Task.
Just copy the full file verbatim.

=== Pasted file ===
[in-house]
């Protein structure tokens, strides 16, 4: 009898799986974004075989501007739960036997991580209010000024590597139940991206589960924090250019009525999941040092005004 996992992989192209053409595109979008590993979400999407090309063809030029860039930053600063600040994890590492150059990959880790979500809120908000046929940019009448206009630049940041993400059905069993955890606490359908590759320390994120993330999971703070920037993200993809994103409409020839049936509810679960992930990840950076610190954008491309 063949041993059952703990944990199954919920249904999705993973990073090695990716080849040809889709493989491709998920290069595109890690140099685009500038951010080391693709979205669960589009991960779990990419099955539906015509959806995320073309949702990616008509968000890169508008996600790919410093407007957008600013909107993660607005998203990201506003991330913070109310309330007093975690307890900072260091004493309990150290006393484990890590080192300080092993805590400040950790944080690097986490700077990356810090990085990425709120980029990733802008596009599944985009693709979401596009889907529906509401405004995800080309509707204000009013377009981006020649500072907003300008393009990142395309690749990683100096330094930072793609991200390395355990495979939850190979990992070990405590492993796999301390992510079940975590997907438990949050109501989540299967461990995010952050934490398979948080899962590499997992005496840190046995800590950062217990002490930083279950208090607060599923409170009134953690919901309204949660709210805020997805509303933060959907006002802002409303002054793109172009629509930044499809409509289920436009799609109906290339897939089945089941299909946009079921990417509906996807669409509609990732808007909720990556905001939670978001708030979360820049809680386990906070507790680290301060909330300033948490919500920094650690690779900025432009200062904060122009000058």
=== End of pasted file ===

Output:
[in-house]
């Protein structure tokens, strides 16, 4: 009898799986974004075989501007739960036997991580209010000024590597139940991206589960924090250019009525999941040092005004 996992992989192209053409595109979008590993979400999407090309063809030029860039930053600063600040994890590492150059990959880790979500809120908000046929940019009448206009630049940041993400059905069993955890606490359908590759320390994120993330999971703070920037993200993809994103409409020839049936509810679960992930990840950076610190954008491309 063949041993059952703990944990199954919920249904999705993973990073090695990716080849040809889709493989491709998920290069595109890690140099685009500038951010080391693709979205669960589009991960779990990419099955539906015509959806995320073309949702990616008509968000890169508008996600790919410093407007957008600013909107993660607005998203990201506003991330913070109310309330007093975690307890900072260091004493309990150290006393484990890590080192300080092993805590400040950790944080690097986490700077990356810090990085990425709120980029990733802008596009599944985009693709979401596009889907529906509401405004995800080309509707204000009013377009981006020649500072907003300008393009990142395309690749990683100096330094930072793609991200390395355990495979939850190979990992070990405590492993796999301390992510079940975590997907438990949050109501989540299967461990995010952050934490398979948080899962590499997992005496840190046995800590950062217990002490930083279950208090607060599923409170009134953690919901309204949660709210805020997805509303933060959907006002802002409303002054793109172009629509930044499809409509289920436009799609109906290339897939089945089941299909946009079921990417509906996807669409509609990732808007909720990556905001939670978001708030979360820049809680386990906070507790680290301060909330300033948490919500920094650690690779900025432009200062904060122009000058």